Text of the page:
Non-European Cultures - National Museum in Szczecin Poland

The beginnings of the non-European collections of the National Museum in Szczecin date back to the time right after the war, when nearly thousand ethnographical objects, originating from countries outside Europe, remaining after the collections of two pre-war Szczecin museums, have been secured. They were, most of all, exhibits obtained from former German colonies in Africa and the islands of Pacific. Most of them (718 pieces) in 1951 found themselves in Muzeum Kultur i Sztuki Ludowej – the Museum of Folk Cultures and Art – in Młociny near Warsaw (today’s State Ethnographical Museum). In Szczecin, there remained single exhibits, under the care of the Maritime Department of the Museum of Western Pomerania.

In early 1960s, when Polish Steamship Company launched new connections with Africa, gathering African collections began and scientific contacts were made. These actions resulted in archaeological research conducted by the Museum in the Republic of Guinea. The effect of those excursions and contacts made in Africa (with, among others, representatives of shipping lines) were one thousand exhibits obtained by Szczecin until middle 1970s.

The turn of 1970s and 1980s was crucial for the history of collecting objects from outside Europe. In 1976 first ethnological expedition to Africa set up from Szczecin. One of its objectives was to gather museum exhibits and the Museum provided substantial care over it. In 1978 a large collection from Peru was obtained, and in early 1980s further exhibits began to come rapidly – it was the result of further Museum expeditions and of cooperation with numerous scientific institutions and ethnologists working in the field. The non-European collections began to grow in number quickly and in 1983 the Non-European Cultures Department was established.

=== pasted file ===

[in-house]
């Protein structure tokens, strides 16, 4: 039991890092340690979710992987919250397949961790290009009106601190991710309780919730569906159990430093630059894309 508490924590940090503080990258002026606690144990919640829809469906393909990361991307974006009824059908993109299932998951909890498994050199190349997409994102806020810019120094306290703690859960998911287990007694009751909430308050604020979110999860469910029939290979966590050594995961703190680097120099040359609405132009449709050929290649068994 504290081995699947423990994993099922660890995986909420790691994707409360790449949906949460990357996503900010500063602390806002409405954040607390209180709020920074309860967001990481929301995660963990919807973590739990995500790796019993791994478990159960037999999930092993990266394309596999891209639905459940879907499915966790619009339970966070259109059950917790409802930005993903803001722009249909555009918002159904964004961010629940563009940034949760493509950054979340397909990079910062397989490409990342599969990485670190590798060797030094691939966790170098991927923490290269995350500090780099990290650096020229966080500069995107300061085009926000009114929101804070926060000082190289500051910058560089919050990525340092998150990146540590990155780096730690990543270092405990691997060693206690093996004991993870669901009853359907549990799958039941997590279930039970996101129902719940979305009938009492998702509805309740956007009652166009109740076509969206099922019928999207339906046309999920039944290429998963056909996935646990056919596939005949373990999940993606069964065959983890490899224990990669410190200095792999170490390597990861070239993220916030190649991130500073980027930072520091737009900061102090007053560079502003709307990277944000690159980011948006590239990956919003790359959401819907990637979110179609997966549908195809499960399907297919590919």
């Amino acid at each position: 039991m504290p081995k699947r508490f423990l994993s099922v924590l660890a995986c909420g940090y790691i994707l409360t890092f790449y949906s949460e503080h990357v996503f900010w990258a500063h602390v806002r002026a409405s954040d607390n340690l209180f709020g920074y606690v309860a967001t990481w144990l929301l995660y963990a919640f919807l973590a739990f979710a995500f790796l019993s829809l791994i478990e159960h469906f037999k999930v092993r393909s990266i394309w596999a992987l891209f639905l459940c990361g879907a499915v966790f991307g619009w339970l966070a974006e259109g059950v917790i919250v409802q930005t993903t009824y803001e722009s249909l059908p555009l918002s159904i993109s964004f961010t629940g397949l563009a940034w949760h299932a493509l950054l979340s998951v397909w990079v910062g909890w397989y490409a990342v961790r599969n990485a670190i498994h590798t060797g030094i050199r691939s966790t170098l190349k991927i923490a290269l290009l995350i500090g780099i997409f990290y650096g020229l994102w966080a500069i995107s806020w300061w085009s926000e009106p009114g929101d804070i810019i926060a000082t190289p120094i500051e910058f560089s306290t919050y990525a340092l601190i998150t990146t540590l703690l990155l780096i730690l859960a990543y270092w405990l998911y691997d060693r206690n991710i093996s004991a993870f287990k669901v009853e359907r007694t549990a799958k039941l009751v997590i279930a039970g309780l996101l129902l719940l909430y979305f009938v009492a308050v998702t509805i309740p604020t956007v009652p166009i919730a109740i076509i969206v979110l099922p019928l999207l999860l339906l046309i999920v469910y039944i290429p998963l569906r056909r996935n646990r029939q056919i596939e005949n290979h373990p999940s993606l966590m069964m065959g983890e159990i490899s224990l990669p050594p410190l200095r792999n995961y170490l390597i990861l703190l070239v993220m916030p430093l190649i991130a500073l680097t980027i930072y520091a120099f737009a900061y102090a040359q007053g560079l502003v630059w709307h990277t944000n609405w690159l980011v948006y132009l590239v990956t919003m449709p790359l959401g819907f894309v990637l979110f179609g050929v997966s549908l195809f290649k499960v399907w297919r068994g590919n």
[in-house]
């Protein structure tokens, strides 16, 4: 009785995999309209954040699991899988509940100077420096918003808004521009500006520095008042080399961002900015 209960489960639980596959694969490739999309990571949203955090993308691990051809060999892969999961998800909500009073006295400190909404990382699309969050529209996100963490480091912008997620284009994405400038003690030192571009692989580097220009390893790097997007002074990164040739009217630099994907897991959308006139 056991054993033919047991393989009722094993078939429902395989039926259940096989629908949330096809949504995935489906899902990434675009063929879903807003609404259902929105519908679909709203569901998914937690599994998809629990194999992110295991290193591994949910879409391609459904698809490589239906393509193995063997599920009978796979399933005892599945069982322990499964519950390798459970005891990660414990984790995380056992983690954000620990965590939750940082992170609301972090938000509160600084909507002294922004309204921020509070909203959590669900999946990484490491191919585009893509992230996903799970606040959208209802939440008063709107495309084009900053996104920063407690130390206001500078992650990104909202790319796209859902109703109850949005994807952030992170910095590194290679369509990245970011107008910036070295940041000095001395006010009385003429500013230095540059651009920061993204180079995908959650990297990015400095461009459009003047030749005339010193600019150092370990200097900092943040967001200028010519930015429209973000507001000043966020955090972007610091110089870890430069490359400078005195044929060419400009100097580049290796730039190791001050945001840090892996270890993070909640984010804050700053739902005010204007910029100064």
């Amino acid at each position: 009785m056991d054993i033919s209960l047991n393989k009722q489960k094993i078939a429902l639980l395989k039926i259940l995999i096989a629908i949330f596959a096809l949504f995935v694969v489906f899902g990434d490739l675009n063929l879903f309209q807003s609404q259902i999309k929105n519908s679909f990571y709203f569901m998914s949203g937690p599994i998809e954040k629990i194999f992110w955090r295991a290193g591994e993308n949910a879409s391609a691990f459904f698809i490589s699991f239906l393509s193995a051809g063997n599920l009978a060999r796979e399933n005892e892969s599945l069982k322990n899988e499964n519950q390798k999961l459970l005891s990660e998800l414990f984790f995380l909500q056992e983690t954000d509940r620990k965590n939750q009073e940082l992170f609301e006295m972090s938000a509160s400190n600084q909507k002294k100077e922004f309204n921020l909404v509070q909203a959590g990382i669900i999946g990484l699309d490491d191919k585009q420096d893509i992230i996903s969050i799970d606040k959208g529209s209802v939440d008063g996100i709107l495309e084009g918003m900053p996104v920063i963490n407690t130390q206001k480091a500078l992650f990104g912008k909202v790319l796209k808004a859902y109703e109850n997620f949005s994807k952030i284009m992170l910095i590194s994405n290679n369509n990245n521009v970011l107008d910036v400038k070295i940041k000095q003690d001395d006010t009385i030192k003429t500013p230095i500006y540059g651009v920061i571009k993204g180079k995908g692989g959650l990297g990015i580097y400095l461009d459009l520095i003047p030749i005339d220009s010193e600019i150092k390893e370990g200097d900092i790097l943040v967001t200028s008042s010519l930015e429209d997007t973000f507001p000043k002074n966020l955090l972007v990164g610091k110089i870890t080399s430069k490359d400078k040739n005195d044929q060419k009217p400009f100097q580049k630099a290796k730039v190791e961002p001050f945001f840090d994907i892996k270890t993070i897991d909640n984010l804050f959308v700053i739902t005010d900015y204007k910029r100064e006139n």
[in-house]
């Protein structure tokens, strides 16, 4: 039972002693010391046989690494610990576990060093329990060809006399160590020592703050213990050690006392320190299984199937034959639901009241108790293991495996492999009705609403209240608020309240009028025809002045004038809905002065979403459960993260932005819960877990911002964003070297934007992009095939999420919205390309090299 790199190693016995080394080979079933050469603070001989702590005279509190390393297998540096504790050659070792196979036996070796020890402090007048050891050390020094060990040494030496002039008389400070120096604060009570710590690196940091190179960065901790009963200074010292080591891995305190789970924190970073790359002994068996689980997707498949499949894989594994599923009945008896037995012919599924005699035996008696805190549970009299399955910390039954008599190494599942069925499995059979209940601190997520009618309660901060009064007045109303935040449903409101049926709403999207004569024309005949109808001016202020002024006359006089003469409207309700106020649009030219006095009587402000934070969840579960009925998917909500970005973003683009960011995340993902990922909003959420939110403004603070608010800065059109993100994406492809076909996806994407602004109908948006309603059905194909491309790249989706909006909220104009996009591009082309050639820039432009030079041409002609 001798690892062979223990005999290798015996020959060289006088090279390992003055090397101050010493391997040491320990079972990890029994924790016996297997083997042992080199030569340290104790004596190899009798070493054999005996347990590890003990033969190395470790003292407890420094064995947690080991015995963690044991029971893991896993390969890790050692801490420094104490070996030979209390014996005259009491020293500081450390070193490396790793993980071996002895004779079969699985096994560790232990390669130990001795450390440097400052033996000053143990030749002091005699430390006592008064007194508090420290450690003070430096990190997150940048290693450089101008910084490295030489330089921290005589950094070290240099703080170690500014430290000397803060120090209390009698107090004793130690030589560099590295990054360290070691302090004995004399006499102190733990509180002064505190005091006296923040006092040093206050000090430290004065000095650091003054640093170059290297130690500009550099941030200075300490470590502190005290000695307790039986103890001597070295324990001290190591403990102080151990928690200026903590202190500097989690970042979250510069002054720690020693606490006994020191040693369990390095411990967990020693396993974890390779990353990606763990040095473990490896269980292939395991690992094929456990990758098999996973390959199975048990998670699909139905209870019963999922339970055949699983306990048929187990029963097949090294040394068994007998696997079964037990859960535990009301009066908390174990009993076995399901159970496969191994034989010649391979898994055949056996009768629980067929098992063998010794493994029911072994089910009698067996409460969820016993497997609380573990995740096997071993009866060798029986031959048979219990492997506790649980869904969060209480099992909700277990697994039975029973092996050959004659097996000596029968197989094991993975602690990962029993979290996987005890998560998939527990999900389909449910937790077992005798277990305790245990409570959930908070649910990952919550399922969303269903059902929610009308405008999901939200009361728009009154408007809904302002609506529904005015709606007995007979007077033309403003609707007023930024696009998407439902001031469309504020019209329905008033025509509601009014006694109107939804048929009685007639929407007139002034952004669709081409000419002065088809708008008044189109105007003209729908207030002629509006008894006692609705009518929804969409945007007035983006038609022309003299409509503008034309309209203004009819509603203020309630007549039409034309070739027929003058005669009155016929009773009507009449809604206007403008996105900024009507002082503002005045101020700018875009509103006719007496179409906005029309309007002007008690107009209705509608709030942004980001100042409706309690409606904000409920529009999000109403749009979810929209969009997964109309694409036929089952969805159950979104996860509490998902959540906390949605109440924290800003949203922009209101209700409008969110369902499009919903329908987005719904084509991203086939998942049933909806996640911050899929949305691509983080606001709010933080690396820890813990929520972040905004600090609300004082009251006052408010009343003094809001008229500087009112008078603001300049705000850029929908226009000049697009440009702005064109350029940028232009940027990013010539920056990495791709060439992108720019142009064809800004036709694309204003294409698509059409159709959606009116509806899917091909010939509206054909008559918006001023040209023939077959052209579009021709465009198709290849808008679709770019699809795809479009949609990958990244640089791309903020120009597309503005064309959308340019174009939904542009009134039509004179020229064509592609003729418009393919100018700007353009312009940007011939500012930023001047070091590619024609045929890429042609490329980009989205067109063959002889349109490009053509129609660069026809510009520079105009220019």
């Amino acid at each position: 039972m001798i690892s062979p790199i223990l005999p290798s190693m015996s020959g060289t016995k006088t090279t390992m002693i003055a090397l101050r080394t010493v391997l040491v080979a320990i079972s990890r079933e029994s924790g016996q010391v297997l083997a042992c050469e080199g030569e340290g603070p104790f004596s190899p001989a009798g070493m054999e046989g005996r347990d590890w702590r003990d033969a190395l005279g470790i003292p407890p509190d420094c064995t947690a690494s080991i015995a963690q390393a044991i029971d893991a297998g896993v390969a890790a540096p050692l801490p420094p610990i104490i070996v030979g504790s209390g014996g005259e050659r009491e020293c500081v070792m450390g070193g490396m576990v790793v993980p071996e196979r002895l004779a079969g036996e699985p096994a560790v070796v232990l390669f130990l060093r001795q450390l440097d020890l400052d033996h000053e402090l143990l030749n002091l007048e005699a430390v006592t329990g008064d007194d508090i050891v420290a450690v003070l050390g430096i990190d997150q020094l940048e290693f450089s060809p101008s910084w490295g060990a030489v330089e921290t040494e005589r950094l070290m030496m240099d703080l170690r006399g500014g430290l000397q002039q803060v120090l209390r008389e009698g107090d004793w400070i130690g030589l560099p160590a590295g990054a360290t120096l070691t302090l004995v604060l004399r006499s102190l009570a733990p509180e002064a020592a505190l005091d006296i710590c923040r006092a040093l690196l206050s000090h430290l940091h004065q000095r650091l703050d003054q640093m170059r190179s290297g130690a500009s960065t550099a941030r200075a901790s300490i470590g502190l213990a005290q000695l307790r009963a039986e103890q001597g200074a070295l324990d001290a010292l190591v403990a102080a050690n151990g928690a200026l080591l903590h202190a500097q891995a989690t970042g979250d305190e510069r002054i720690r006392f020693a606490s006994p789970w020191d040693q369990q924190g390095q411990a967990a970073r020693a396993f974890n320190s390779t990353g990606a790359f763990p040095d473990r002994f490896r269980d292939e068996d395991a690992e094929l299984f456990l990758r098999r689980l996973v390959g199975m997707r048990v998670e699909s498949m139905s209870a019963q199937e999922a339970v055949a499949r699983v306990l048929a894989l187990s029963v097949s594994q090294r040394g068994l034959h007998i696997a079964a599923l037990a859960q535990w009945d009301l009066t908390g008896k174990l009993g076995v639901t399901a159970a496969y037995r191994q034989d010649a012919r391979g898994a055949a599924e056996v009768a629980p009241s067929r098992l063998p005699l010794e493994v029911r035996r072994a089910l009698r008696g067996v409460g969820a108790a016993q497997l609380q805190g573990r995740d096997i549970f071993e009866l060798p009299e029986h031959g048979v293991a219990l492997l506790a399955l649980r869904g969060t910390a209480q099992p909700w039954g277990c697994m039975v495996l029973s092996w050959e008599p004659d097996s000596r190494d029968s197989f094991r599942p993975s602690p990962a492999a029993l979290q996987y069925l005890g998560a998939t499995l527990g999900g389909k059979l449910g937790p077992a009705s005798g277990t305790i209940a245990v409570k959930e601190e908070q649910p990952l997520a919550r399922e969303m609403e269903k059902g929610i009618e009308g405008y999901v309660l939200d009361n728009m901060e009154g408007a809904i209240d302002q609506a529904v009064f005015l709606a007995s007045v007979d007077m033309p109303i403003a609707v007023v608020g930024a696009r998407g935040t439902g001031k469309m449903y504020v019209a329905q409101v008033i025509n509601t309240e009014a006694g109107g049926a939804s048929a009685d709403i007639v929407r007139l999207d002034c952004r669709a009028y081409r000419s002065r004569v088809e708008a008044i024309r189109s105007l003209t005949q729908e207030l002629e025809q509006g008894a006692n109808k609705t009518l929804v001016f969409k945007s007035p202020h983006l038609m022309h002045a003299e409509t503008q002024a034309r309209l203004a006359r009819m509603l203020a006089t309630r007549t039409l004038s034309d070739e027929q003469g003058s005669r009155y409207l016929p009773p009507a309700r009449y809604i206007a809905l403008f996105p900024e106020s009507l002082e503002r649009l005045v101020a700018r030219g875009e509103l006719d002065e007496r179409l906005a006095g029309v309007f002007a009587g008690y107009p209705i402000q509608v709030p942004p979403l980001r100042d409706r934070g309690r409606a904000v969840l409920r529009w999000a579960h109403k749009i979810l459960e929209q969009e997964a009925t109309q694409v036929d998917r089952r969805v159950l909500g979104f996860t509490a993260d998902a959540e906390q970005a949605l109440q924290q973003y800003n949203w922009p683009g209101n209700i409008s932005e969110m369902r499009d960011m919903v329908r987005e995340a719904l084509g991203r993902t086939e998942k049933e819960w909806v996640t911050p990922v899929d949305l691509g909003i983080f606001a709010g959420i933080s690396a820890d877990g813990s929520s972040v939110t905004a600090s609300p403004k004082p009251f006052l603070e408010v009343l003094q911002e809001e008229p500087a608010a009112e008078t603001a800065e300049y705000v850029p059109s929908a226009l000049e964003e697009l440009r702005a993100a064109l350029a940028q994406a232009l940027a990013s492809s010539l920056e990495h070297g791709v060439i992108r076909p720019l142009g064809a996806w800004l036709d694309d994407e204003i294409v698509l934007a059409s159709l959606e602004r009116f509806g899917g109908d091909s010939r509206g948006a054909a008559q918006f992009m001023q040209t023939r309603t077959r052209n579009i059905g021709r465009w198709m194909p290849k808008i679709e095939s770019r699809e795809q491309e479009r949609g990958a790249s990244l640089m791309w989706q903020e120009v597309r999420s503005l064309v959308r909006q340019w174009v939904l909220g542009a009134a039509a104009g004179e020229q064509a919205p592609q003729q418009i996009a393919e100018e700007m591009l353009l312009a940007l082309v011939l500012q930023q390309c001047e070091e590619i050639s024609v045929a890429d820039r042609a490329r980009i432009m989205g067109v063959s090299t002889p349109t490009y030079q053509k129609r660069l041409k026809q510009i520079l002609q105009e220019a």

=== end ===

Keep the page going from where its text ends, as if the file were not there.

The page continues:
Today non-European collections of the National Museum in Szczecin amount to 36 thousand  exhibits, 25 thousand of which are archaeological relics from the Stone Age in Africa. Ethnographical collection, amounting to over 11 thousand objects, represented by exhibits originating from all over the world, is one of the greatest in Poland. It may be distinguished by the fact, that it has been whole collected after 1945, mainly as the result of the Museum’s own research conducted in Africa and numerous expeditions to various parts of the world. It consists of large monographic collections, illustrating cultures of numerous groups, among other Dogon (Mali), Somba (Benin), Lobi (Burkina Faso), Malinke (Guinea), Kirdi (Cameroon), Ye’kuana (Venezuela), Panare (Venezuela), Quechua (Peru).